This post is not so much for other people as it is for me. This will hold me to account. One day I will change my bio from writer to storyteller and that will be the mark that I have stepped out of my comfort zone and tried. I feel ashamed that I’ve never tried. I’ve never sent one word of my prose to one agent or publisher. Not one.

Perhaps I’m already making excuses, but I’m going to wait. I’m going to finish this one and then I’m going to re-read this post. It may take some time, and it may not succeed, but I am tired of writing in my spare time when I have so much to say.

I’m an autistic artist because I experience the world filtered through my autistic senses and processor. I believe this makes me enormously lucky and puts me at a huge advantage, despite my autistic rule-following sometimes holding me back. I am proud to be who I am and comfortable that I understand how I work. It’s time I pushed at the limits I’ve allowed to be imposed upon me. It’s time I found my voice again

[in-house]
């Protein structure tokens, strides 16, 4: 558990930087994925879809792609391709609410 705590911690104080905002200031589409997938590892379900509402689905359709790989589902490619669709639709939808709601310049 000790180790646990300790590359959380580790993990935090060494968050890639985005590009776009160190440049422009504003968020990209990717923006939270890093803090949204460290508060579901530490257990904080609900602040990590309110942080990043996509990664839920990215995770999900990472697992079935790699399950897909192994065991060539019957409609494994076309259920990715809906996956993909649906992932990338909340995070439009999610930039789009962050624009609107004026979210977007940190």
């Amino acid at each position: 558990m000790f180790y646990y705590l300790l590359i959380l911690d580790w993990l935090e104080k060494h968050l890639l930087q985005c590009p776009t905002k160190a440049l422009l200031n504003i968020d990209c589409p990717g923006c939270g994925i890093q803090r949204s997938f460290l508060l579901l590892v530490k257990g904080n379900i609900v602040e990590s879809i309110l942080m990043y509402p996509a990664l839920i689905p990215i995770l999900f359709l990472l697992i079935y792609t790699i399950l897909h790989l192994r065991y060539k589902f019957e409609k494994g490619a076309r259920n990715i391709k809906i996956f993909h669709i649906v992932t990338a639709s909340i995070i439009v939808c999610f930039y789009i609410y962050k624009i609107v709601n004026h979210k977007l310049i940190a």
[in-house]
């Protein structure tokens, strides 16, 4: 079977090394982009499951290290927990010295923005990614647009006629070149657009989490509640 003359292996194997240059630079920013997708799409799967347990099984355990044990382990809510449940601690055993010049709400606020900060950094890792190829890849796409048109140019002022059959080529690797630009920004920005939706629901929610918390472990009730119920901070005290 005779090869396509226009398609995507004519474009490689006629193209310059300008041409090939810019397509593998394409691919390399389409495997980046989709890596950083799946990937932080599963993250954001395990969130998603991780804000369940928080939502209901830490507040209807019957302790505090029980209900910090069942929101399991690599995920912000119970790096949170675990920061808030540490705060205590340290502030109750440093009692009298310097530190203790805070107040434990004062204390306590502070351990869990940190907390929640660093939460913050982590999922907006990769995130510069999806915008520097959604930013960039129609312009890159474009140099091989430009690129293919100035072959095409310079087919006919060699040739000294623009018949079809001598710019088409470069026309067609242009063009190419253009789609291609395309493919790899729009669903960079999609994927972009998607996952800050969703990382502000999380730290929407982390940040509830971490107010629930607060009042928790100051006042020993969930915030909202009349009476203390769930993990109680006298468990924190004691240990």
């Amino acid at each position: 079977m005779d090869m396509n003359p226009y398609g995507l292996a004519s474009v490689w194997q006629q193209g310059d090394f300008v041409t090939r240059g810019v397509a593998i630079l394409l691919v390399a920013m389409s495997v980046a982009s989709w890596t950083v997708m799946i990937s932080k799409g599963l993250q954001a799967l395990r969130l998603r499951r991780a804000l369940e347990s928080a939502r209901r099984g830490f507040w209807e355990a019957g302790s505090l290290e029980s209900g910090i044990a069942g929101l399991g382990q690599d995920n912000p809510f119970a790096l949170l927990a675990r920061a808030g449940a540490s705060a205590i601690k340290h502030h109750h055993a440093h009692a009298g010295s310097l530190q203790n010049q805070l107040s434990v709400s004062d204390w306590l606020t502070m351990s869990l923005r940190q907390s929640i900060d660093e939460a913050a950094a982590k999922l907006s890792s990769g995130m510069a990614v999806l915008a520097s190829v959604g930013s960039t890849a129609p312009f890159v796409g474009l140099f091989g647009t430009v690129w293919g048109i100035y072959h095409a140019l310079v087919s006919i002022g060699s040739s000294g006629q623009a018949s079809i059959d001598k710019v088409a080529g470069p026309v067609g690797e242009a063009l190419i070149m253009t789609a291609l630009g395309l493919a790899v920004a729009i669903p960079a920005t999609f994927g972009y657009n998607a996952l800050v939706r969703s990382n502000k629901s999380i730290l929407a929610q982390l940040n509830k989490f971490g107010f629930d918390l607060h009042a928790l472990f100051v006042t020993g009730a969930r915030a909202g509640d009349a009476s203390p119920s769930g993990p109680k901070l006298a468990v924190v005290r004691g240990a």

If you would like to support this particular self-employed person at a time when her work has been cancelled, then you can receive your own copy of her play The Duck, read by Rhi, available now here

With enormous thanks and absolutely no handshakes or hugs or obligations.

7 thoughts on “Autistic Art

  1. I love your voice. Autistic readers need autistic writers so they can hear their own cadences and rhythms on paper. When I was in a creative writing program in grad school, I shared short fiction I’d written that presented my sensory description of environments. My instructor, a famous writer, and classmates interpreted my work as the voice of trauma. I didn’t know I was autistic then, nor that my perception of the world was different from the typical. I sought out writing that presents the perception you describe in this post, for it helped me feel human.

    Liked by 2 people

    1. Thank you. That’s so lovely to hear. You’re so right that we need to hear from people with shared experience and understanding. It’s so important

      Like

  2. I follow another blogger who refers to himself as a “storyteller”, he is also autistic. I think there IS a difference between simply writing and telling (verbally or written) a good story.

    Storytellers entertain, educate and comfort us. Many cultures use storytelling to keep their history and values.
    “Storyteller” is a title to be proud of! Use it in joy!🌻

    Liked by 1 person